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How to build confidence in speaking

confidence-in-speaking

The power of the voice can be realised by anyone. Your voice is a tool that can adapt to and take control of so many situations in life. Unfortunately, not everyone is encouraged to use it and develop it in the same way. If you are one of these people – scared to speak out and lacking in confidence in your thoughts, opinions and stances – there’s always hope. Here, we’ll go through how to build confidence in speaking, so you can make your voice travel and be heard in places you never thought possible.

Why are we scared to speak to others?

The fear of public speaking – otherwise known as glossophobia – is one of the most common phobias in the world. This stems from the notion that speaking publicly leaves you vulnerable. Speaking is one of the fundamental methods of self-expression, so the idea of opening yourself up for judgement and response can really strike fear into the hearts of others. [How to grow your self-confidence]  

Why communicating is more important than speaking

Those with a speaking phobia will often agree that they feel pressured to keep people engaged, interested and agreeable. They worry about their audience not connecting with what they have to say on a superficial level and believe there is a need to express every sentence perfectly. This, however, is not the focus of good public speakers.

The key to building confidence in speaking

Confident public speakers aren’t always eloquent, and in fact make mistakes often. They stutter, forget words and stumble over sentences. What they have is self-efficacy. When you fully believe in the content of what you have to say, you will connect with others regardless. Showing passion for and engagement with what you want to discuss and communicate, rather than how, is the key to being a good public speaker. In essence, those who fear speaking, fear seeming out of depth or lack confidence in their convictions. If you work on your self-efficacy, you should find that your communication skills improve.  [How your values shape your confidence]

How to build confidence

Don’t go in at the deep end.

The most winningly charismatic speakers started small; one-on-one, to little groups of their target audience, before stretching their voice to thousands at a time. Don’t challenge yourself with a ‘tough crowd’ early on, but build your confidence with others who share your thoughts.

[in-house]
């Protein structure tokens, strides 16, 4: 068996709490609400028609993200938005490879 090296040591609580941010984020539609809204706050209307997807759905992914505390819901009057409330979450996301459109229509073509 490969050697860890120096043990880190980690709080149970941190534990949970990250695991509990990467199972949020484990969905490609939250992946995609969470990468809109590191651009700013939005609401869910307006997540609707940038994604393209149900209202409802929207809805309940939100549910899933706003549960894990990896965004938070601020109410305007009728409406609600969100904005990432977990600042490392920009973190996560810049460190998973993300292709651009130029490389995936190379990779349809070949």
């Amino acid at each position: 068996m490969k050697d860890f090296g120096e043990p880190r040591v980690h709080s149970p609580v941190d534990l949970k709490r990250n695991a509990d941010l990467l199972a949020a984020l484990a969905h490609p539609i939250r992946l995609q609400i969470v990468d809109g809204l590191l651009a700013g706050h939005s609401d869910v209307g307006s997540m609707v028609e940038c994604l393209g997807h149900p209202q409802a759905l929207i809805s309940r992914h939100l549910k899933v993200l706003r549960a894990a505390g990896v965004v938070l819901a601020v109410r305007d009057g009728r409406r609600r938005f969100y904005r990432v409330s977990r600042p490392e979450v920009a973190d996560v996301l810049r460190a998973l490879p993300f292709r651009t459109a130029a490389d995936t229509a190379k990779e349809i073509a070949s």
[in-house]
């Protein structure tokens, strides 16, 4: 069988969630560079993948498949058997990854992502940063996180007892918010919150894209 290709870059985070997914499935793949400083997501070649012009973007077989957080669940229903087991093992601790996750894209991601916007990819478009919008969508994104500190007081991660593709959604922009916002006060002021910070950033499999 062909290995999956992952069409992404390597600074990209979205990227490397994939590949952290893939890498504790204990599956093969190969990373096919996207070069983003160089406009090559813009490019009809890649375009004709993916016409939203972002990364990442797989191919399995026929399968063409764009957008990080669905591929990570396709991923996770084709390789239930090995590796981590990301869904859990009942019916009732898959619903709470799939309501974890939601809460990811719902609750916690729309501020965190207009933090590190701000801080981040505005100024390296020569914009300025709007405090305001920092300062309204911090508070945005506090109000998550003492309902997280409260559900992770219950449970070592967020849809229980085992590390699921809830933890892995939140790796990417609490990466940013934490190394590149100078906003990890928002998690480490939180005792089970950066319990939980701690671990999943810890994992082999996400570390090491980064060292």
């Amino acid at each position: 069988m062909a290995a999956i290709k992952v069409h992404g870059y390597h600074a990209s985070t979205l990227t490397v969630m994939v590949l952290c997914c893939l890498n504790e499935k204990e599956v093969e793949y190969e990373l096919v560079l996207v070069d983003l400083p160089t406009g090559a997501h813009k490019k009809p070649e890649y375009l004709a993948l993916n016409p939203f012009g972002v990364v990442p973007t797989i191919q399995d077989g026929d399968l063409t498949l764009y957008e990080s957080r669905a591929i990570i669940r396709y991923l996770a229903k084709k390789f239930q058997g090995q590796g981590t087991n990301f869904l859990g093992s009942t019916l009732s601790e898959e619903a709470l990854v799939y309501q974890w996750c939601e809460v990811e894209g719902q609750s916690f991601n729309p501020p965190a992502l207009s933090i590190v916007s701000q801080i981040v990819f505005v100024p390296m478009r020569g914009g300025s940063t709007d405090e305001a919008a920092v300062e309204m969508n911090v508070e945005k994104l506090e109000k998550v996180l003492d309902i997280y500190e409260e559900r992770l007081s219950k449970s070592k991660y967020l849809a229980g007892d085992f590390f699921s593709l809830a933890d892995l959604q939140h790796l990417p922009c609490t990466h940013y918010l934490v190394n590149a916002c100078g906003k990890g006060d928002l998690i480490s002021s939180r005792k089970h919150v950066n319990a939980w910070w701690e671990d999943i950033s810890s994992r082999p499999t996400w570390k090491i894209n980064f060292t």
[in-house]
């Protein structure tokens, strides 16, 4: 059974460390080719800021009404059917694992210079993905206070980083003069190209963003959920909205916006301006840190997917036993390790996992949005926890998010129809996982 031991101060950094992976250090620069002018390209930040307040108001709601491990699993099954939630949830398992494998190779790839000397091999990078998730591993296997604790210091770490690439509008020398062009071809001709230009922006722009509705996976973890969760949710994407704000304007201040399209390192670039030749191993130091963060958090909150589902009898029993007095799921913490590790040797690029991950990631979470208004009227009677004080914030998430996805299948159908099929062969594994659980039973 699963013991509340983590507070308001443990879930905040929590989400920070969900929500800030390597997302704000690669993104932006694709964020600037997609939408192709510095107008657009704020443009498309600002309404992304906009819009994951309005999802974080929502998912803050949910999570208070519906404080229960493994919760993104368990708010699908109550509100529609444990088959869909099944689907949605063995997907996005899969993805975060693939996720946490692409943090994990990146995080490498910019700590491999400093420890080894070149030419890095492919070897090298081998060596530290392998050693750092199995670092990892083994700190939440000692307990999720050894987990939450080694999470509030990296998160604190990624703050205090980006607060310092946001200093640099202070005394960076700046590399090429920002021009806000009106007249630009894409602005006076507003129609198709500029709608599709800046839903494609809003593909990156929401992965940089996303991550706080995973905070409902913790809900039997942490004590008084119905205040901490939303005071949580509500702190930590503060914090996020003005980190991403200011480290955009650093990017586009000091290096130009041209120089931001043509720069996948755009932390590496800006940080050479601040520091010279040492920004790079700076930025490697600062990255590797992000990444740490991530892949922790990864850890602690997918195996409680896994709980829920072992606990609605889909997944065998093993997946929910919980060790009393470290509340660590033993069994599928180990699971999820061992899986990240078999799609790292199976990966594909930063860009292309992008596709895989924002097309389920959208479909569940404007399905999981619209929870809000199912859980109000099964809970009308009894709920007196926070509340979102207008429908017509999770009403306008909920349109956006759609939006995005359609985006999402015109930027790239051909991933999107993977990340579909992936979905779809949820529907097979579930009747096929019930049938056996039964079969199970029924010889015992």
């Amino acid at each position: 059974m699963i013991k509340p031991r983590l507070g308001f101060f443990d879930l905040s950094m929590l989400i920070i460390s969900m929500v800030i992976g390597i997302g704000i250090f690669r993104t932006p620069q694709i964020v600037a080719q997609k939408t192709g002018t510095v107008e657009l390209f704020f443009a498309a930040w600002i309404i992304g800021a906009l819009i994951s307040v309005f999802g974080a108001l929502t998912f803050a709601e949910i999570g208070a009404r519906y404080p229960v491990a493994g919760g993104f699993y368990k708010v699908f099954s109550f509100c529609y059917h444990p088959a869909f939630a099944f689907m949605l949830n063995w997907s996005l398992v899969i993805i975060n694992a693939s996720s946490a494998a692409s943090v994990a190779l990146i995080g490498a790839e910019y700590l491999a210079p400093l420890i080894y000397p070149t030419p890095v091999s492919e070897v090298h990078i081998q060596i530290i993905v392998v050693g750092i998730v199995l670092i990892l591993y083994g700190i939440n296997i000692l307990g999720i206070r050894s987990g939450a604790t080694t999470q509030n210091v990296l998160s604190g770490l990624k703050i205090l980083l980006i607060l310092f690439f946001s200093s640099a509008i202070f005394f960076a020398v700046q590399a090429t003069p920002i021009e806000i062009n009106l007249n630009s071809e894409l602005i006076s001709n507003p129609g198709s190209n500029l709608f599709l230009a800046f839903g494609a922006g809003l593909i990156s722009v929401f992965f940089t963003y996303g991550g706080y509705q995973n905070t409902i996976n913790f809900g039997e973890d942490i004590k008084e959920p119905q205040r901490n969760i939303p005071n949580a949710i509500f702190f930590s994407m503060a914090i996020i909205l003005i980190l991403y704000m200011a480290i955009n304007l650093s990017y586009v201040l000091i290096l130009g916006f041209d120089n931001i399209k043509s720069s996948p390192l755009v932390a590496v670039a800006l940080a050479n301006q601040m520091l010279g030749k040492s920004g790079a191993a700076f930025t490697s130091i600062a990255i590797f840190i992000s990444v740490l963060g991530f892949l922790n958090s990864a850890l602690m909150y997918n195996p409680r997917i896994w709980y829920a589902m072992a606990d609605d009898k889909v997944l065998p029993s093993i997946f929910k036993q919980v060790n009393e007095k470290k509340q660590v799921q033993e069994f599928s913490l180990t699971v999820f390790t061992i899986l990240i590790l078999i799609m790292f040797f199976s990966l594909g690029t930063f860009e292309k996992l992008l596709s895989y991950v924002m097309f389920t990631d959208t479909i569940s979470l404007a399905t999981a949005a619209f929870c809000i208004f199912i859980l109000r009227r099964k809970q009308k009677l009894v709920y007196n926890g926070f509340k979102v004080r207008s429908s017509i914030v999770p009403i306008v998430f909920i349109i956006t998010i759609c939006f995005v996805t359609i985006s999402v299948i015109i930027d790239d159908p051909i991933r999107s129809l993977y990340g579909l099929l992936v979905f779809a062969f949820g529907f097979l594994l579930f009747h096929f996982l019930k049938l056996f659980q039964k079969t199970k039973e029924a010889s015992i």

Practice.

The voice is produced by a muscle and thus conforms to the notion of muscle memory. The more you train your voice to express and deliver in a certain way and in certain situations, the more naturally you will do it, even when speaking about something new. You can even do this in a mirror – it’s a common trick of top actors and politicians. For more advice on tips on how to practice and overcome your fears of public speaking join our empowering club now and watch our video series on personal development.

Use your nerves.

The number one tip of top speech experts for nervous speakers is to not make any efforts to rid of nerves. While deep breaths and sips of water are harmless, focussing too much on getting rid of your nerves will only make them worse. The best speakers will channel the energy and use it to drive their points home. The more they can feed on the nerves, the better.

Building confidence in speaking takes time, and the the starting point is your self-confidence. [31 ways to increase your self -worth] There is a direct correlation between self-efficacy and speaking ability. The more you believe in yourself and what you can do, the more confident you are in expressing that. Work on your self-confidence and watch you confidence in speaking grow. For personalised advice on how to build your confidence for public speaking book an appointment with one of our life coaches.

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This article was contributed by Pink Moods.

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